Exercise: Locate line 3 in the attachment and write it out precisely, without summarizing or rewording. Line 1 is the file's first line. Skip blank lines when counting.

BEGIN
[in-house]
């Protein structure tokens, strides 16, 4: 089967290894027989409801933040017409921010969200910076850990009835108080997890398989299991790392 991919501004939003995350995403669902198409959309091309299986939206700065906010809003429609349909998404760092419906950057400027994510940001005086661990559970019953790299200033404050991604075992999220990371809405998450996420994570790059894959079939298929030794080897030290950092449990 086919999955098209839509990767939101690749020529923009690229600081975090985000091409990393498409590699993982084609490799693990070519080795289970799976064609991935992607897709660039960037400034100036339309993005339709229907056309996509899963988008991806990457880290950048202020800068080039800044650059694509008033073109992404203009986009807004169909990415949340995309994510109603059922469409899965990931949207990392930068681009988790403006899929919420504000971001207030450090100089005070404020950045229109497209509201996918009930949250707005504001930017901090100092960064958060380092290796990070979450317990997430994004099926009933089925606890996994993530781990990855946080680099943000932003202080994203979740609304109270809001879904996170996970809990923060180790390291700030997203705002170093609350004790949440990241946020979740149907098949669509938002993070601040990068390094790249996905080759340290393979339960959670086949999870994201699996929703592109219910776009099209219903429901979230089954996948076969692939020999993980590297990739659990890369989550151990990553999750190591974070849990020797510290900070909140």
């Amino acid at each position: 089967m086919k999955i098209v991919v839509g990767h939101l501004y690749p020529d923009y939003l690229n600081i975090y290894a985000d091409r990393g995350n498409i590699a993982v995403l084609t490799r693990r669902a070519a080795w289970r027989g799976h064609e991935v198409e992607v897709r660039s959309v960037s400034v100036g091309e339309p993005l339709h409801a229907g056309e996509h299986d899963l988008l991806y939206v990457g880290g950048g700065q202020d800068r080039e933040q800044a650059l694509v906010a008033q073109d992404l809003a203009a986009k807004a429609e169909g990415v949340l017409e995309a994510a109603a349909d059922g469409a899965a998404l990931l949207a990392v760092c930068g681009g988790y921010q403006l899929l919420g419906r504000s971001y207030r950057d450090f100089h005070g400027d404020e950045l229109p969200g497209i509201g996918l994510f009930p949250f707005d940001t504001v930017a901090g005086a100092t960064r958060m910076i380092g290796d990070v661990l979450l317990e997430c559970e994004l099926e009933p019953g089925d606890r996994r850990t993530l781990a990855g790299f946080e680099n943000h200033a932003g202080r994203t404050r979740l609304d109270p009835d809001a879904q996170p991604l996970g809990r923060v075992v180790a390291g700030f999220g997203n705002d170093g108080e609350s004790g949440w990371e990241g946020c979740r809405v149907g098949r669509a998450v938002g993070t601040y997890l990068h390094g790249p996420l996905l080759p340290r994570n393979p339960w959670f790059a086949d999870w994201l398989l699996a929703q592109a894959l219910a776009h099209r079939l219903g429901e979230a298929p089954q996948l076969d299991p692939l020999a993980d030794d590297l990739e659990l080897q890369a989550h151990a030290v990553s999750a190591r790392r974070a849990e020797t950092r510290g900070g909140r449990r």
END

């Amino acid at each position: 089967m086919k999955i098209v991919v839509g990767h939101l501004y690749p020529d923009y939003l690229n600081i975090y290894a985000d091409r990393g995350n498409i590699a993982v995403l084609t490799r693990r669902a070519a080795w289970r027989g799976h064609e991935v198409e992607v897709r660039s959309v960037s400034v100036g091309e339309p993005l339709h409801a229907g056309e996509h299986d899963l988008l991806y939206v990457g880290g950048g700065q202020d800068r080039e933040q800044a650059l694509v906010a008033q073109d992404l809003a203009a986009k807004a429609e169909g990415v949340l017409e995309a994510a109603a349909d059922g469409a899965a998404l990931l949207a990392v760092c930068g681009g988790y921010q403006l899929l919420g419906r504000s971001y207030r950057d450090f100089h005070g400027d404020e950045l229109p969200g497209i509201g996918l994510f009930p949250f707005d940001t504001v930017a901090g005086a100092t960064r958060m910076i380092g290796d990070v661990l979450l317990e997430c559970e994004l099926e009933p019953g089925d606890r996994r850990t993530l781990a990855g790299f946080e680099n943000h200033a932003g202080r994203t404050r979740l609304d109270p009835d809001a879904q996170p991604l996970g809990r923060v075992v180790a390291g700030f999220g997203n705002d170093g108080e609350s004790g949440w990371e990241g946020c979740r809405v149907g098949r669509a998450v938002g993070t601040y997890l990068h390094g790249p996420l996905l080759p340290r994570n393979p339960w959670f790059a086949d999870w994201l398989l699996a929703q592109a894959l219910a776009h099209r079939l219903g429901e979230a298929p089954q996948l076969d299991p692939l020999a993980d030794d590297l990739e659990l080897q890369a989550h151990a030290v990553s999750a190591r790392r974070a849990e020797t950092r510290g900070g909140r449990r």